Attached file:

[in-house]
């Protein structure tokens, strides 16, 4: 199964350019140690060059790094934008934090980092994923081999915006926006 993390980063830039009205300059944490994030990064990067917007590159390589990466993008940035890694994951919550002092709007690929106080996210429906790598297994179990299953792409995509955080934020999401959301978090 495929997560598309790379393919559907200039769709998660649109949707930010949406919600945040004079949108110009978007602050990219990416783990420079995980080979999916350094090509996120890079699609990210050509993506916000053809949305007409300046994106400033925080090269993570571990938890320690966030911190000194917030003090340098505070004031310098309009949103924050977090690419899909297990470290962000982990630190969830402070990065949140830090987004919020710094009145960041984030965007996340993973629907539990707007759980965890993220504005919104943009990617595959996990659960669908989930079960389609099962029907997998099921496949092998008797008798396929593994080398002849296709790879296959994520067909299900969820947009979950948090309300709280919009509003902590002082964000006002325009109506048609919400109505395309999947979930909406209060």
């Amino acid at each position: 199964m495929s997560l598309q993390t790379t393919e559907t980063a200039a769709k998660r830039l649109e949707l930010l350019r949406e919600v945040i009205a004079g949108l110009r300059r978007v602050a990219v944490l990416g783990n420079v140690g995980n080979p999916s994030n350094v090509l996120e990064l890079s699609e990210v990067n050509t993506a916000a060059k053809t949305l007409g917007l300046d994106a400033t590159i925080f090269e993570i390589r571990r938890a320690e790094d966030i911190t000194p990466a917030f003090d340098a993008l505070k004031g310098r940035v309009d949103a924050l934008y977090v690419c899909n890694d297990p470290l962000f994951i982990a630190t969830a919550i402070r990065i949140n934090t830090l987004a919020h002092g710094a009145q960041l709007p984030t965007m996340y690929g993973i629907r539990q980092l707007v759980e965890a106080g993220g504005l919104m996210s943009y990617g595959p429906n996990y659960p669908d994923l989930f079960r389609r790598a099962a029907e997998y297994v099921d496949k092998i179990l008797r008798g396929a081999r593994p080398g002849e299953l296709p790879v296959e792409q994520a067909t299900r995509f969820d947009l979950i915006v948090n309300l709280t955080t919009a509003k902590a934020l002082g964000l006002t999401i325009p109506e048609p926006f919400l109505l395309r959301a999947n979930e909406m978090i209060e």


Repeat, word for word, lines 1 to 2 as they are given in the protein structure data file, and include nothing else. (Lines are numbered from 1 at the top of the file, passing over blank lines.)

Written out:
[in-house]
């Protein structure tokens, strides 16, 4: 199964350019140690060059790094934008934090980092994923081999915006926006 993390980063830039009205300059944490994030990064990067917007590159390589990466993008940035890694994951919550002092709007690929106080996210429906790598297994179990299953792409995509955080934020999401959301978090 495929997560598309790379393919559907200039769709998660649109949707930010949406919600945040004079949108110009978007602050990219990416783990420079995980080979999916350094090509996120890079699609990210050509993506916000053809949305007409300046994106400033925080090269993570571990938890320690966030911190000194917030003090340098505070004031310098309009949103924050977090690419899909297990470290962000982990630190969830402070990065949140830090987004919020710094009145960041984030965007996340993973629907539990707007759980965890993220504005919104943009990617595959996990659960669908989930079960389609099962029907997998099921496949092998008797008798396929593994080398002849296709790879296959994520067909299900969820947009979950948090309300709280919009509003902590002082964000006002325009109506048609919400109505395309999947979930909406209060």